Feb 02 Letter to Bartley at the WSJ



Dear Mr. Bartley,

This is to comment on your recent editorial. I will focus on only one point of fact as I think it may influence your entire thought process. First, from 1st year macro: govt. surplus = non govt deficit and vice versa, of course. This is the accounting identity for all national income accounting. Much like balancing your check book. The left side must sum to the right or an accounting error has been made. Therefore, when govt. runs a surplus of, say, 250 billion, non govt net financial savings drops by the same amount, to the penny. Non govt includes residents, non residents, business, foreign govt. etc. Here's a quick view of how the debits and credits work in the above example: At the macro level, member bank reserve accounts are debited 250 billion as the tsy receives checks from the private sector. This puts the banking system 'short' 250 billion in reserves triggering some combination of either a) the purchase of purchase of 250 billion of tsy secs  by the fed and/or tsy. Or b) the tsy allowing net 250 billion of secs to 'run off.' (mature without refinancing them).  At the end of the day(year) the private (non govt) sector as a whole has reduced its holdings of tsy  secs by 250 billion, and that 250 billion has gone to pay the net tax liability of the same amount. No $ have 'gone to investment,' etc. The govt. surplus has reduced non govt holdings of financial assets-aka 'savings' in national income accounting by the same amount. I realize that 'savings' has recently been augmented to include future payments from govt. which is an entirely separate, political, matter. Net financial ($US) assets of the non govt sector include tsy secs outstanding, cash in circulation, and reserves. All other financial assets net to '0' at the macro level, much like 'open interest' on the futures markets net to 0. So the question is, does this 'savings' of net financial assets matter? I would emphatically say 'yes!' In fact, it constitutes the notional 'equity' that supports total debt and credit. Reducing the  equity, at the macro level by running a surplus,  reduces credit quality of the non govt sector. Let me further state that with a floating exchange  rate, the only reason for the govt to run a surplus is to reduce non govt savings, and vice versa. The 'credit worthiness' of an issuer of a currency with a floating exchange rate is not an applicable construct for its currency of issue. Note that Japan, after two down grades and perhaps the largest debt and debt ratio on the  planet sells its t bills at a rate of .002%. This is because the issuer 'spends' by crediting member bank accounts. The 'money' doesn't actually 'come from' anywhere, though it is 'accounted for'. 'Spending' is not inherently constrained by  'revenue' as it is but a 'credit' to a member account. 'Overspending' may depreciate the currency, cause 'inflation,' etc, but is operationally unconstrained with a floating exchange rate. A bit of history. The 6 US depressions were all preceded by the only 6 periods of serious budget surpluses. The worst was after Jackson paid off the debt in 1836. Are we going to make it 7 for 7? It was just noted the US ended four years of surpluses, the longest since 1927-1930. Also note Japan let its budget go into surplus in 1987-1992. In sum, budget surpluses drain net financial assets and undermine the economy. Several articles appear at www.mosler.org on this topic. I suggest you begin with the piece on 'Financial Engineering.' I am available for discussion at your  convenience at 561-818-4039 and can provide substantial academic support for the applicable  principles.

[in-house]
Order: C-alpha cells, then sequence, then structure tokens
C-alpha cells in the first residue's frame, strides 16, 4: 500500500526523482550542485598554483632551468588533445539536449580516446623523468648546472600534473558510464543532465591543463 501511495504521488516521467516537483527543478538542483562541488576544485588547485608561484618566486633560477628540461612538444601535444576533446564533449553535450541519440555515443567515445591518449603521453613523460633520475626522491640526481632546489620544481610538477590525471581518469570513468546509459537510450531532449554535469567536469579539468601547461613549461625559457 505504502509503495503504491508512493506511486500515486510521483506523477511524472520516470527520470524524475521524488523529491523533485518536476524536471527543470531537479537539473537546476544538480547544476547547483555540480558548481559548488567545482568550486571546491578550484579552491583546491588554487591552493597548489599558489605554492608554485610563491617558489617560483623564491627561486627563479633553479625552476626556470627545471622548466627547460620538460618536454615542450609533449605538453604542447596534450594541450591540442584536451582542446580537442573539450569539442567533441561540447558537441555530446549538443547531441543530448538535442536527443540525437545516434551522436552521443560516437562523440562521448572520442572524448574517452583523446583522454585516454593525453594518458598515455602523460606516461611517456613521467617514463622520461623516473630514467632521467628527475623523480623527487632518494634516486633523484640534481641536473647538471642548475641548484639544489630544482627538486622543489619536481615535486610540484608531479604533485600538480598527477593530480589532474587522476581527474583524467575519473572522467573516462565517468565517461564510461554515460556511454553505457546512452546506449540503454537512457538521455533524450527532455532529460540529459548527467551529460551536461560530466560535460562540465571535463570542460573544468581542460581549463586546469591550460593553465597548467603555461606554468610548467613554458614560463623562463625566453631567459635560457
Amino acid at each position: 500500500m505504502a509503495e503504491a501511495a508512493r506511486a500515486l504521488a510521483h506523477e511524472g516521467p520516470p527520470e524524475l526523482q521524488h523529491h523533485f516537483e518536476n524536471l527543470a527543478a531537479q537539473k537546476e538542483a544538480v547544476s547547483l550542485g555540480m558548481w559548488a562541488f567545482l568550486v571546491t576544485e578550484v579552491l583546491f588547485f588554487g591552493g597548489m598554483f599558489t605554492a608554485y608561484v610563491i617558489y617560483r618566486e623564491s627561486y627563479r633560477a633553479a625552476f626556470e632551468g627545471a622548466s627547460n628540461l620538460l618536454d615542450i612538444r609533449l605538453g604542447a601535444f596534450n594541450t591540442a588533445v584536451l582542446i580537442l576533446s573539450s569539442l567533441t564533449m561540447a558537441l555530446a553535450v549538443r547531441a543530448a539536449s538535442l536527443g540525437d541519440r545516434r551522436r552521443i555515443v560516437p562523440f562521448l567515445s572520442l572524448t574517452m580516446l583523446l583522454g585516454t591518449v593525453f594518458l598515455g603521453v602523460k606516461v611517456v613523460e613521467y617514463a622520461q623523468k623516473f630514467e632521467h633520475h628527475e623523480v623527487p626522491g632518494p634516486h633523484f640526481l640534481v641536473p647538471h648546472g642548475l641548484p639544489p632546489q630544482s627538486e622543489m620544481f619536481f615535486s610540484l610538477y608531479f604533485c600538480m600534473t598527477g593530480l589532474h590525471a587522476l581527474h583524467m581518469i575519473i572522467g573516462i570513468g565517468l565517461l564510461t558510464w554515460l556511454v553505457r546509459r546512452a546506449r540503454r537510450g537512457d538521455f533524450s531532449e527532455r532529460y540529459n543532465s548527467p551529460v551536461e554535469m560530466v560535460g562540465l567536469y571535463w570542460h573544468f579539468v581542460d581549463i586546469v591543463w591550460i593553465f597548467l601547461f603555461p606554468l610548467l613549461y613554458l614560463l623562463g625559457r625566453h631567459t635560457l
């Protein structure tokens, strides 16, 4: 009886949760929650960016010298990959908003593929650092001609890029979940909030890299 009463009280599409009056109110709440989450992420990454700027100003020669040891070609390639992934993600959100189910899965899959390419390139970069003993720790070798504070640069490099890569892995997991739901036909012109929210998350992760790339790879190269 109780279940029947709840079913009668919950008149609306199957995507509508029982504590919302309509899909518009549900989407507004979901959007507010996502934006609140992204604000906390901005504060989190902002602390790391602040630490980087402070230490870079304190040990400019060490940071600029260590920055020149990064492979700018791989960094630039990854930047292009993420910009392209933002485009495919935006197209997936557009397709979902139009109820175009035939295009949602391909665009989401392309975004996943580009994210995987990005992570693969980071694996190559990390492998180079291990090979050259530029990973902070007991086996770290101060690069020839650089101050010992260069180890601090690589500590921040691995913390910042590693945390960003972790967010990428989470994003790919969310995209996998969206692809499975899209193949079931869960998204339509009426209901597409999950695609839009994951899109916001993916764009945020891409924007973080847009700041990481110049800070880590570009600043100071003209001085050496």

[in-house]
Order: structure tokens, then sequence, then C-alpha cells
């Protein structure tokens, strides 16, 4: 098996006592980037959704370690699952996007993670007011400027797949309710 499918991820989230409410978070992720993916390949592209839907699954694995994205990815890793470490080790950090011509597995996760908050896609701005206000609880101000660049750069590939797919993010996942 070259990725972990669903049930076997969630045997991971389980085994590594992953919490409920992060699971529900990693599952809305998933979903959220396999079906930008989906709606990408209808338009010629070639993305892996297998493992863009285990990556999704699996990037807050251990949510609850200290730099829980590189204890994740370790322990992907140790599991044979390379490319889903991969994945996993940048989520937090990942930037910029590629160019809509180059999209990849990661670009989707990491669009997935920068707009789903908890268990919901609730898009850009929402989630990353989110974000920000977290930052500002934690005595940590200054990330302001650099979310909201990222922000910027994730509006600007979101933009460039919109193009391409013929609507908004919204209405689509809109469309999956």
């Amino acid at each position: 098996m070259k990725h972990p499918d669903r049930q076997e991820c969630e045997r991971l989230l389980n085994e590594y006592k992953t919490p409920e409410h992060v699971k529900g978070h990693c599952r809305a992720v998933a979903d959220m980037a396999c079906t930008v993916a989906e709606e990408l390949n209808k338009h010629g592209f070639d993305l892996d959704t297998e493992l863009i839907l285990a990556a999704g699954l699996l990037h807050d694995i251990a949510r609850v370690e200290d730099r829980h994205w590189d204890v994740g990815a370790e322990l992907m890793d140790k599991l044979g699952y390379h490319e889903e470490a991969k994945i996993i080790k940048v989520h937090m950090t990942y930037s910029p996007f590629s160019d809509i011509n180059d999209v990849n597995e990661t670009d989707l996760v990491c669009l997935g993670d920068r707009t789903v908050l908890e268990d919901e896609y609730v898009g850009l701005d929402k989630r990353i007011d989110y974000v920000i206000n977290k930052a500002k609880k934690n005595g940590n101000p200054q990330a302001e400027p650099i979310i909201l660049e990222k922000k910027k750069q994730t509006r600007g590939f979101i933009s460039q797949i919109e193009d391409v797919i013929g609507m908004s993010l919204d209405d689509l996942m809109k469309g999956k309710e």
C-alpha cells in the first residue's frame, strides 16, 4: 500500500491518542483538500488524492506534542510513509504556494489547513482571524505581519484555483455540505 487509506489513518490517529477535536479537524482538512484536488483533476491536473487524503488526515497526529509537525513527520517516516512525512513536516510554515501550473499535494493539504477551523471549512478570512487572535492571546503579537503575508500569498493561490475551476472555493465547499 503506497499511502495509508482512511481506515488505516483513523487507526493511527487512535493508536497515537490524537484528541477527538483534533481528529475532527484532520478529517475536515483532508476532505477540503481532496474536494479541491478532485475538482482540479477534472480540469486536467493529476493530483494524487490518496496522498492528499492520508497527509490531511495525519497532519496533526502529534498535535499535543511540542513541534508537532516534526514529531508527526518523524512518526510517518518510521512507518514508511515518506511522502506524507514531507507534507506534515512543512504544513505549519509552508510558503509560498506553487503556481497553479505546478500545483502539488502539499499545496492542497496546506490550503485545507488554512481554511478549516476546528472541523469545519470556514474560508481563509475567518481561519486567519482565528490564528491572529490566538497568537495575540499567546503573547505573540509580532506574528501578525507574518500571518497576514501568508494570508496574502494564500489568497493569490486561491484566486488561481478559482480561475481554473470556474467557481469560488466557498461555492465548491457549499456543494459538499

Warren Mosler



posted May 5, 2002